Research by think-tank the Institute of Public Policy and Research (IPPR) shows this has risen 83% since 1996/97 when 1.2 million UK working mothers fell into this category. It said policy needs to keep up with changing cultural trends, and pointed to flexible working opportunities as a key issue for women, along with affordable childcare and the gender pay gap.
Raising the quality and accessibility of flexible work is important, the IPPR said. It pointed to European examples of part-time work being used as a tool to retrain workers and promote family-friendly working, whereas in the UK part-time work tends to be concentrated in low-pay occupations.
“The lack of flexible working, and the low pay associated with part-time working in the UK will continue to constrain choices for many women – and mothers in particular… More high-quality, better paid part-time jobs are required in order to address increased flexibility at the bottom end of the labour market,” it said.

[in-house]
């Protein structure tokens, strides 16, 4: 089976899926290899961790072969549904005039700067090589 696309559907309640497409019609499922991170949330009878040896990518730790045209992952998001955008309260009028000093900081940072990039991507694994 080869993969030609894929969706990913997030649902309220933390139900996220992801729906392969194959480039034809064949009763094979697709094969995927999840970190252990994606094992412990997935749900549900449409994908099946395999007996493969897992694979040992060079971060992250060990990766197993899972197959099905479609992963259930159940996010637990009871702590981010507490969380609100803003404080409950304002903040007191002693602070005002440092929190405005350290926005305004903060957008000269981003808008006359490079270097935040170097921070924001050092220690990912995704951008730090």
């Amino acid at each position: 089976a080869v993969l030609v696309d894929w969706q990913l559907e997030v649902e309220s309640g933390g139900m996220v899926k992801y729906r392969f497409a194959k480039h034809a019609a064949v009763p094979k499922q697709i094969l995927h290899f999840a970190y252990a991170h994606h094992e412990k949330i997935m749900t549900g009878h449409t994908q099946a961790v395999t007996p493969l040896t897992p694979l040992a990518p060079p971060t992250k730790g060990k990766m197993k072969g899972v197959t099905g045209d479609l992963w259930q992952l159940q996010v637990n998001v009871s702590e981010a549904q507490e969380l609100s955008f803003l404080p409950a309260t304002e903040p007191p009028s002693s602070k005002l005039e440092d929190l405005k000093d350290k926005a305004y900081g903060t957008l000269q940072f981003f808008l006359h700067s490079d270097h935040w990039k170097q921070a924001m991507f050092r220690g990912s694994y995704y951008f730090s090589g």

However, the IPPR said government should also look at more radical ways to work flexibly, such as a German scheme introduced in 2012 which allows employees to reduce their working time to a minimum of 15 hours for up to two years to care for a dependent. During the scheme pension contributions are continued and the wage reduction is less than the hour reduction. This is paid back by reduced earnings when they return to work – allowing families to spread the cost over time.
“This insurance-type scheme provides the flexibility that employees require while protecting them against fluctuations in their income, and gives assurance and stability to employers,” said the report.
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